PESHAWAR, Sept 16: The Pakistan government’s peace talks with the banned Tehreek-e-Taliban Pakistan terror outfit have not been stopped despite a rise in terrorist attacks in the militancy-hit Khyber Pakhtunkhwa province, a senior official said on Friday.
Special Assistant to Chief Minister Khyber Pakhtunkhwa for information and Public Relations barrister Muhammad Ali Saif said members of the Tehreek-e-Taliban Pakistan (TTP) resorted to terror activities during the ceasefire period, prompting the provincial government to initiate action against the banned outfit.
The Pakistani government and the TTP agreed in June to extend a ceasefire indefinitely while continuing negotiations to find an end to the nearly two decades of militancy.
Though the outlawed militant outfit agreed to a ceasefire, it had said that it would not back down from its demand for the reversal of the merger of erstwhile Federally Administered Tribal Areas with the Khyber Pakhtunkhwa (KPK) province.
Saif said the law enforcement agencies are working against complaints pertaining to growing incidents of kidnapping for ransom that have been reported in the province in the recent past.
According to Khyber Pakhtunkhwa Home Department, as many as 113 incidents of terrorism, including 15 grenade attacks and seven target killings, have been reported in the province in the last three months.
A total of 44 people have been killed while 67 terrorists were eliminated in counterterrorism operations in the last three months in the restive province.
The incidents of money extortion have also seen a surge with 39 cases reported recently in the province while the number of unreported incidents is much higher.
The TTP Swat chapter has warned of launching more attacks in the Swat district against rich people, local politicians, security forces and members of the peace committees.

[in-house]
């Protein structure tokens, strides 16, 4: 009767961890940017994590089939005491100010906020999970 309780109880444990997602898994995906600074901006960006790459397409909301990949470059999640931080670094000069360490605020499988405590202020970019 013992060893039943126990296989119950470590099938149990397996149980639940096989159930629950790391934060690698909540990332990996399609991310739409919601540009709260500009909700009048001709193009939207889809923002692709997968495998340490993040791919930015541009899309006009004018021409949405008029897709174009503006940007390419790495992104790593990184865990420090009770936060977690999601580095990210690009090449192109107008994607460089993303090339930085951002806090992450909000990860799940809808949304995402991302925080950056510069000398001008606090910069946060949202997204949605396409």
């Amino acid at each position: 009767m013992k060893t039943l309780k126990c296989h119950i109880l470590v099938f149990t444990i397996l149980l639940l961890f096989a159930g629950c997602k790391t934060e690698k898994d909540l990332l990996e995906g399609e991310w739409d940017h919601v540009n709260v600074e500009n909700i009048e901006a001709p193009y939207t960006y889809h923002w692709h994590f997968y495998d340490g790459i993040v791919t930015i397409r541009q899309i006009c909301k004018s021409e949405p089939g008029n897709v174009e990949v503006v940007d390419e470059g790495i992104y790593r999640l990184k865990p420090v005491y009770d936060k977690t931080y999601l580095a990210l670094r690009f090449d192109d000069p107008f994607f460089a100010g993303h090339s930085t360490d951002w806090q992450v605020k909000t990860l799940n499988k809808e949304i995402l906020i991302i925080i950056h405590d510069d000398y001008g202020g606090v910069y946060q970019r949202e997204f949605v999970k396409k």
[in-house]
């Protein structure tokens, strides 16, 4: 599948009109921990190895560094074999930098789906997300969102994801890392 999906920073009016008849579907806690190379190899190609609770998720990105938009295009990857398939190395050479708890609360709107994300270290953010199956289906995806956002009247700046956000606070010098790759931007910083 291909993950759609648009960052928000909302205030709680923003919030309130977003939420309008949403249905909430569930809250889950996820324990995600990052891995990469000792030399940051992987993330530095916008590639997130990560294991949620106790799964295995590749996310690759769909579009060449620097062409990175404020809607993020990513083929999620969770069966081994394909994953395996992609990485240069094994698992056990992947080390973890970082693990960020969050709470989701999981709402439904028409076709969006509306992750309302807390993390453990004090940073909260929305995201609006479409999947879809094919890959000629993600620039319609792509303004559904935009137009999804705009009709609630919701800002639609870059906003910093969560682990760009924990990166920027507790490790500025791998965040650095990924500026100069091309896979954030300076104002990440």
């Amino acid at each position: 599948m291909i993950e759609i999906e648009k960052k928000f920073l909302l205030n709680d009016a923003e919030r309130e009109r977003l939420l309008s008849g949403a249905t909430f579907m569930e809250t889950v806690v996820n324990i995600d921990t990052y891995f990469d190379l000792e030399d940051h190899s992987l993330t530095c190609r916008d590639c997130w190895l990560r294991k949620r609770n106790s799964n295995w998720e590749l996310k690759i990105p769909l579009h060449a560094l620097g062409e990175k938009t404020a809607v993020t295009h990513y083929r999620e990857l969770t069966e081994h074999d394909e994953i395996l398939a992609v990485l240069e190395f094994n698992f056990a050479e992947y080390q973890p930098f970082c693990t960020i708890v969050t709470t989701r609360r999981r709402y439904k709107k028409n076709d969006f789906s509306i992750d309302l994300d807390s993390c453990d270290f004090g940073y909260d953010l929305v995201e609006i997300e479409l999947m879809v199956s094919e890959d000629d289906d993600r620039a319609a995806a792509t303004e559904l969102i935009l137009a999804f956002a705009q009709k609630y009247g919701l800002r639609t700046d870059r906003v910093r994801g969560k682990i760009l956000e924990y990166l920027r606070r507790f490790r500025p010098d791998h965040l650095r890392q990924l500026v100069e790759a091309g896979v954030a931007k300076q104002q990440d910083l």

Meanwhile, scores of representatives of Swat have moved along with their families to Islamabad and Peshawar due to fear of money extortion calls.
The local people in Swat, Buner and Dir districts of the Malakand division have also conducted demonstrations in the wake of the re-emergence of the TTP in their districts.
The TTP, also known as the Pakistan Taliban, was set up as an umbrella group of several militant outfits in 2007. Its main aim is to impose its strict brand of Islam across Pakistan.
The group, which is believed to be close to Al-Qaeda, has been blamed for several deadly attacks across Pakistan, including an attack on army headquarters in 2009, assaults on military bases and the 2008 bombing of the Marriott Hotel in Islamabad.
Pakistan has been fencing the 2,600-km border with Afghanistan since 2017 to end terrorist infiltration and smuggling, despite intense opposition from the neighbouring country.
Besides the erection of a fence, the project also includes the construction of border posts and forts, and the raising of new wings of the Frontier Corps, the paramilitary force that guards the border.
When the Taliban returned to power last year, Pakistan hoped that the new dispensation would deal with these terrorist groups. Despite promises, the Taliban have not yet taken decisive action to fulfil their commitments, which has frustrated the Pakistani government.
The Taliban-led government in Afghanistan started taking steps to shift terrorist groups away from the regions bordering Pakistan in May following a series of cross-border attacks that killed nearly a dozen Pakistani soldiers and prompted a strong reaction from Islamabad.(PTI)